Yoshiro mon-sukashi tsuba. Momoyama period. Well-forged iron plate of round shape (maru-gata) is decorated with water weeds or arabesque (karakusa) in flat brass inlay (hira-zōgan) and eight family crests (mon) of round form in cast brass with delicate linear carving (kebori) and openwork (sukashi). Crests represent: [at 9 hours] three counter-clockwise commas or swirls (tomoe); [at 10:30] plum blossom (ume); [at 12:00, 1:130, and 7:30] – stylized flower made by cutting out five suhama symblos (flower-shaped suhama); [at 3:00] bellflower (kikyō); [at 4:30] seven-star crest (shichiyō-mon); [at 6:00] cherry blossom (sakura). Brass-trimmed ryo-hitsu.
Inscription: 八幡 – Hachiman.
Size: height 89.6 mm, width 89.3 mm, thickness at seppa-dai 3,0 mm. Weight 129.7 g.
As for the inscription, Nihonto Message Board blog discussion provides the following explanation of the inscription: “An expression of conviction as to being the best under the sun”. On the other hand, there may be more in this confluence of symbols: the tomoe crest at 9:00 is “the kamon of Hachiman, the war god” [Family Crests of Japan; Stone Bridge Press, Berkeley, CA, 2007, p. 108]. The character 八 in the inscription cut stronger than the other kanji, and may be by a different hand in different time. 八 (hachi, eight): “The numeral eight was appreciated because its shape broadens toward the bottom, symbolizing eternal expansion” [ibid, p. 119]. It may be said that this tsuba is dedicated to Hachiman. Other crests (suhama, bellflower, seven-stars, plum and cherry blossoms) collectively allude to “good old times” when Fijiwara and Taira clans were in full bloom.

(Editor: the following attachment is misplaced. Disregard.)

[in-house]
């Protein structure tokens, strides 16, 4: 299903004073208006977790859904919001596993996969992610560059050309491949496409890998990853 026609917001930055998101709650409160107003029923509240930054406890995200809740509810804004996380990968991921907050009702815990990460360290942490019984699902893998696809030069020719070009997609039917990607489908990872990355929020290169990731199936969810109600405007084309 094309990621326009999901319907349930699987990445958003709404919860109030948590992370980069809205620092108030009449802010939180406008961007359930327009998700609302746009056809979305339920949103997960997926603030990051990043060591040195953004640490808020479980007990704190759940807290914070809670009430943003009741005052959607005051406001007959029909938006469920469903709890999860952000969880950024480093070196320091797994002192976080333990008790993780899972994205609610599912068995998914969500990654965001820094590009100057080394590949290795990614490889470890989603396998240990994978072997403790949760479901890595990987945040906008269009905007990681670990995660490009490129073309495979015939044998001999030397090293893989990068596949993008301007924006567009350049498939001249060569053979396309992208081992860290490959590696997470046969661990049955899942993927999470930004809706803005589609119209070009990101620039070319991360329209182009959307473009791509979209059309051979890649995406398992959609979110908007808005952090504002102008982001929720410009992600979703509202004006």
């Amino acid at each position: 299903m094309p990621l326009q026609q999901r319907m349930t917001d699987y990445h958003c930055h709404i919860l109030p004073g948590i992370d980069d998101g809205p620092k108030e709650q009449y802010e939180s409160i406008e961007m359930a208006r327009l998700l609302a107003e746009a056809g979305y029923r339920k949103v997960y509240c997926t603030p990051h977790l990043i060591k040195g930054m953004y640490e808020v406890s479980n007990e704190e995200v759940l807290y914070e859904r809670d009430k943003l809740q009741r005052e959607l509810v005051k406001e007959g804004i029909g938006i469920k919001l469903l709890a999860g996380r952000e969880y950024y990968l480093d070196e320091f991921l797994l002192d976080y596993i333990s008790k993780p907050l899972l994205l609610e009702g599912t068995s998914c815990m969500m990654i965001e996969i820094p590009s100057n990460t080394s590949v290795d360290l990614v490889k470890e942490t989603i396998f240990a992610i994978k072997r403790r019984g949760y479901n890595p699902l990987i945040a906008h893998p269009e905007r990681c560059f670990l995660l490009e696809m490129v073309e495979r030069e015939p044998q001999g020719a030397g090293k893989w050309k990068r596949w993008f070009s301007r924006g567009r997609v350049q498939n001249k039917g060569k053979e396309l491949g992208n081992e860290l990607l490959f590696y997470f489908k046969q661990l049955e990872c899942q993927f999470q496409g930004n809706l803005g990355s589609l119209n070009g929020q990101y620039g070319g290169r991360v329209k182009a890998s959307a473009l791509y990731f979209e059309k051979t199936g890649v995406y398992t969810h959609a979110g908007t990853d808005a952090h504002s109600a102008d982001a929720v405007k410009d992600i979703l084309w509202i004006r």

Van Ham auction house provides the following description: MON-SUKASHI TSUBA. MARUGATA. Japan. Momoyama period. Yoshiro school. Iron with inlays of brass. In hira-zogan technique with kebori engraving eight different family emblems (mon). An old inscription is dedicated to the deity Hachiman. D.4.5mm, Ø 8.3cm. Condition A/B. Supplement: Wooden box and NBTHK certificate.